"The world always seems brighter when you've just made something that wasn't there before."
Here, I provide a highlight view of some current projects; for more information, please read some of my papers, or contact me directly.
I am interested in applied research, and the efforts to transition research ideas into real tools to be used by the software development community.
- ProFl: Tool for automated fault localization of Prolog models.
- Seabs: Tool to allow the user to guide solution enumeration for an Alloy model using abstract functions.
- AUnit Analyzer: Extension to the Alloy Analyzer that provides support for AUnit (test creation, test execution, coverage).
- MuAlloy: Mutation testing tool for Alloy
- ASketch: Tool to synthesize parts of an Alloy model using sketching.
- ARepair: Tool for automated repair of Alloy models. The tool firsts performs fault localization to narrow in on the buggy portion of the model, then uses synthesis techniques to fix the model.
Model-Based Testing of Autonomous Systems
Formally verifying a system is the first step in ensuring system reliability. However, a crucial next step is ensuing the corresponding implementation is a faithful reproduction of the formal model. I am working with an interdisciplinary team to develop methods to link highly assured formal methods of autonomous systems to the actual implementations of those systems. Due to the many collaborators on this project, we will be able to develop these practices over operational autonomous systems in the Department of Defense.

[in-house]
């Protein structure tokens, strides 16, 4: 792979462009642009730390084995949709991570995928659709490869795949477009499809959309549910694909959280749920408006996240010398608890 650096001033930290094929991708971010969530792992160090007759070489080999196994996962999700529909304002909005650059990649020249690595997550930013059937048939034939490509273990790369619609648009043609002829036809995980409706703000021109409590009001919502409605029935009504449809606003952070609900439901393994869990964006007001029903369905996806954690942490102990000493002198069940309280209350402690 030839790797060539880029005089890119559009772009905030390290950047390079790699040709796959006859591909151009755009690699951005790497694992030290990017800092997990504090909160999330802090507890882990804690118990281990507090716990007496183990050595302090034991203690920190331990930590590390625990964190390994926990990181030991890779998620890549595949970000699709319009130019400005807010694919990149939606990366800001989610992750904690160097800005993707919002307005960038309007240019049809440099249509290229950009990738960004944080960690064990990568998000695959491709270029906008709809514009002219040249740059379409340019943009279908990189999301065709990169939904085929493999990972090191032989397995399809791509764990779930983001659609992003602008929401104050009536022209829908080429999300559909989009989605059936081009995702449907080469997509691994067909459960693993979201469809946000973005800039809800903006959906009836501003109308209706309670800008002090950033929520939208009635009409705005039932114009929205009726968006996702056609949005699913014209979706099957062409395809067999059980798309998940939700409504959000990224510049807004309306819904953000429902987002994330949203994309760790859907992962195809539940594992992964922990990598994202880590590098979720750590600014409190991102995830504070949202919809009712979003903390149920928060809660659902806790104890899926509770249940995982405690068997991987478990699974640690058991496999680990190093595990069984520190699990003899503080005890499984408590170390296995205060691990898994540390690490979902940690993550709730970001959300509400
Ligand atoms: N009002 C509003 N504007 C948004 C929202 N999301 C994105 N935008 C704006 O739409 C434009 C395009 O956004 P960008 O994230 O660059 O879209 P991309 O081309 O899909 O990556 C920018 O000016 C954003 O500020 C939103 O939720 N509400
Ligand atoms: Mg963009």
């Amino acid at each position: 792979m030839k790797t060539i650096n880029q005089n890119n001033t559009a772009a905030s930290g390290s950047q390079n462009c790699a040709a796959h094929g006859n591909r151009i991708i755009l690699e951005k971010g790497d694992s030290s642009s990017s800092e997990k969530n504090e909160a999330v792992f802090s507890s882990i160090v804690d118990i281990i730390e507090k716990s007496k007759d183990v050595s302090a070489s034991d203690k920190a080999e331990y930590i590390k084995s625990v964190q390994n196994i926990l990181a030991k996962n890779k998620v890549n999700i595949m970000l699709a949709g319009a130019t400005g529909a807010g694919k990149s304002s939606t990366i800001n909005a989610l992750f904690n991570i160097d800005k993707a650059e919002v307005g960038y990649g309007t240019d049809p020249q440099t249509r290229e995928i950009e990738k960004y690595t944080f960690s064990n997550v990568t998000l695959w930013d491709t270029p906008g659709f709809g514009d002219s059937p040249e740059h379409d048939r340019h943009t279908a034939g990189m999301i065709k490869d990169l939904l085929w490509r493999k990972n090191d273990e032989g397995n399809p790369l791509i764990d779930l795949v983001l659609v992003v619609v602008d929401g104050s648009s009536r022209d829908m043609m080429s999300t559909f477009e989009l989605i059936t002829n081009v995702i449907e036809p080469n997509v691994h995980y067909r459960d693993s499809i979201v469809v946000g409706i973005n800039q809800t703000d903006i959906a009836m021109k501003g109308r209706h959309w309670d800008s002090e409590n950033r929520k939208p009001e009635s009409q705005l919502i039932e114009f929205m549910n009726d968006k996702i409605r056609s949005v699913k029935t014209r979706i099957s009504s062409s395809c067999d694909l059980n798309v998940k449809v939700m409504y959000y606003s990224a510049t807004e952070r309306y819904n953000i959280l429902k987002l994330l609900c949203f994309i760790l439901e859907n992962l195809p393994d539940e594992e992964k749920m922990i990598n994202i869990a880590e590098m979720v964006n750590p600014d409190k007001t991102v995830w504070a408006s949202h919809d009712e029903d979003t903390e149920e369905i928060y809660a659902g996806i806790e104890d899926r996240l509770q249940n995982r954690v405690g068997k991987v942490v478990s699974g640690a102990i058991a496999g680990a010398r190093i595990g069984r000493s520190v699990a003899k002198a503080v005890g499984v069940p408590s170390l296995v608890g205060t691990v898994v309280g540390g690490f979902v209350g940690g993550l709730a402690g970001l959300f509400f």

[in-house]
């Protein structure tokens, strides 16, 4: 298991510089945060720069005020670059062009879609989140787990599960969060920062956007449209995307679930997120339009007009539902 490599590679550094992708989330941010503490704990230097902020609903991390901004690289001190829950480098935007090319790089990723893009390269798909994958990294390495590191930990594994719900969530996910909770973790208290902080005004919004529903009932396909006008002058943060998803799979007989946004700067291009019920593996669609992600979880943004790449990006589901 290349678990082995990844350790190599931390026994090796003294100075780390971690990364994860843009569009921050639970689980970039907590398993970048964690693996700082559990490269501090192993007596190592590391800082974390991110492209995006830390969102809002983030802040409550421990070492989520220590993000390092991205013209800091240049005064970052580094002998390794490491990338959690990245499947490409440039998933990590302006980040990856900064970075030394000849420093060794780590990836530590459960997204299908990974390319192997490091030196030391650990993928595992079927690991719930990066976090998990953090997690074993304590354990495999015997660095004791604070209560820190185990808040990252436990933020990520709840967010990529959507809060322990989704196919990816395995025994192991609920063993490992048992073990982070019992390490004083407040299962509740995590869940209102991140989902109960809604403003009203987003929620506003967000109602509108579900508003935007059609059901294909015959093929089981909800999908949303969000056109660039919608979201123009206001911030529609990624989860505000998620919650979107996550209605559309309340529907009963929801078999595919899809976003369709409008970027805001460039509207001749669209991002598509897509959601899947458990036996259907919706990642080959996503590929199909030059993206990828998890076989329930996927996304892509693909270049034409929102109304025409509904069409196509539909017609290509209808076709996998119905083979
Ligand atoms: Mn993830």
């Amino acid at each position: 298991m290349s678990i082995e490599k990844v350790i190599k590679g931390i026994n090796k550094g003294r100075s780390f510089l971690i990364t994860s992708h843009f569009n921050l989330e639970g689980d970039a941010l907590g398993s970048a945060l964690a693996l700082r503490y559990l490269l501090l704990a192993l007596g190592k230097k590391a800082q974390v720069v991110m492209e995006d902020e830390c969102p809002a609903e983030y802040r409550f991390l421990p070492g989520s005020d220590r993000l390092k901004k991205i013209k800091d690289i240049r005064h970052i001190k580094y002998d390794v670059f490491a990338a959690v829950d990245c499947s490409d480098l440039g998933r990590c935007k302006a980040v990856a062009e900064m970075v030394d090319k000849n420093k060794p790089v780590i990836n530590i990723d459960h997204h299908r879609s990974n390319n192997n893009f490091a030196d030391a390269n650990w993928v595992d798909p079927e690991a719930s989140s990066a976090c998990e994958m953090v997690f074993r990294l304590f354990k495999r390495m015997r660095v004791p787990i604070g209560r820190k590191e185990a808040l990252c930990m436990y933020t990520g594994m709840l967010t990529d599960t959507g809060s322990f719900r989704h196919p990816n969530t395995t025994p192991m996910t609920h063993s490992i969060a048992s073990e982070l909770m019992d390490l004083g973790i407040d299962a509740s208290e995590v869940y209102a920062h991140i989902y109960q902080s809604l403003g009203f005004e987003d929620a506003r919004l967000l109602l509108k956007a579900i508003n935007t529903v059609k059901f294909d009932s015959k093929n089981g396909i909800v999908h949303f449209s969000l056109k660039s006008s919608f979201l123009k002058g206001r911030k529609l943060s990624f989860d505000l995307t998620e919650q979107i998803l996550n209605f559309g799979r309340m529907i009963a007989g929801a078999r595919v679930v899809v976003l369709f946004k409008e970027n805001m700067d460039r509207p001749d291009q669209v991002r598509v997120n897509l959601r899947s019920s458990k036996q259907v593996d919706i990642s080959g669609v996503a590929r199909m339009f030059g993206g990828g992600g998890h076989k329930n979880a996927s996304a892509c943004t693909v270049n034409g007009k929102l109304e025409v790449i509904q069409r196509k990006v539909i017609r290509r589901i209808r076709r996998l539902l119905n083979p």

Autonomous Vehicle Verification
Autonomous vehicles are a future technology that many expect to come to fruition. The software systems associated with autonomous vehicles will inherently be safety critical and we will need rigorous techniques to ensure these system never fail. Our work focuses on approaches leveraging formal methods to develop novel techniques to verify the design, subsystem interactions, and the underlying machine learning subsystem.
Verification and Synthesis of Formal Methods
AUnit introduces the first testing infrastructure for Alloy, namely: test case, test execution and coverage. With this infrastructure in place, we can now explore how to bring well-established imperative v&v techniques (automated test generation, fault localization, mutation testing, regression testing, etc) into the Alloy language. Additionally, AUnit enables automated repair and synthesis techniques for Alloy. These frameworks ease the burden of developing Alloy models, which is a non-trivial task. Based on the success of AUnit, we plan to explore verification and synthesis techniques for a broader range of formal modeling languages.